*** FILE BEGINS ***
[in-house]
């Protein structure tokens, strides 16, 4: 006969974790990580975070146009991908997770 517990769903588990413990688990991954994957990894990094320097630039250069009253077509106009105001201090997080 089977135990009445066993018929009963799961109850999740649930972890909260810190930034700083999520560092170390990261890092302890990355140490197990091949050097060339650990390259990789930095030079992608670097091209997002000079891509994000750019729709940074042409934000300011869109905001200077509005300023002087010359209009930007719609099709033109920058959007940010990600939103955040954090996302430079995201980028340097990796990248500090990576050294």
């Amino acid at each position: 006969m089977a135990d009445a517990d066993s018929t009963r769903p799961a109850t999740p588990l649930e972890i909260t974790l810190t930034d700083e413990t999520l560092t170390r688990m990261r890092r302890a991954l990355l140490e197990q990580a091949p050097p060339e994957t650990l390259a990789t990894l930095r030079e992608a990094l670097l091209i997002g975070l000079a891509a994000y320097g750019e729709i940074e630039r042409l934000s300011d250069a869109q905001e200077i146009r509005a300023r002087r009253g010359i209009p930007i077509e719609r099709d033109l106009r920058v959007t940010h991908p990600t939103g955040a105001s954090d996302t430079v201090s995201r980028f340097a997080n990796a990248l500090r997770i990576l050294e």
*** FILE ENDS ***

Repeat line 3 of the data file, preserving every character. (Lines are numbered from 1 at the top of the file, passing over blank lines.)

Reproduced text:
């Amino acid at each position: 006969m089977a135990d009445a517990d066993s018929t009963r769903p799961a109850t999740p588990l649930e972890i909260t974790l810190t930034d700083e413990t999520l560092t170390r688990m990261r890092r302890a991954l990355l140490e197990q990580a091949p050097p060339e994957t650990l390259a990789t990894l930095r030079e992608a990094l670097l091209i997002g975070l000079a891509a994000y320097g750019e729709i940074e630039r042409l934000s300011d250069a869109q905001e200077i146009r509005a300023r002087r009253g010359i209009p930007i077509e719609r099709d033109l106009r920058v959007t940010h991908p990600t939103g955040a105001s954090d996302t430079v201090s995201r980028f340097a997080n990796a990248l500090r997770i990576l050294e």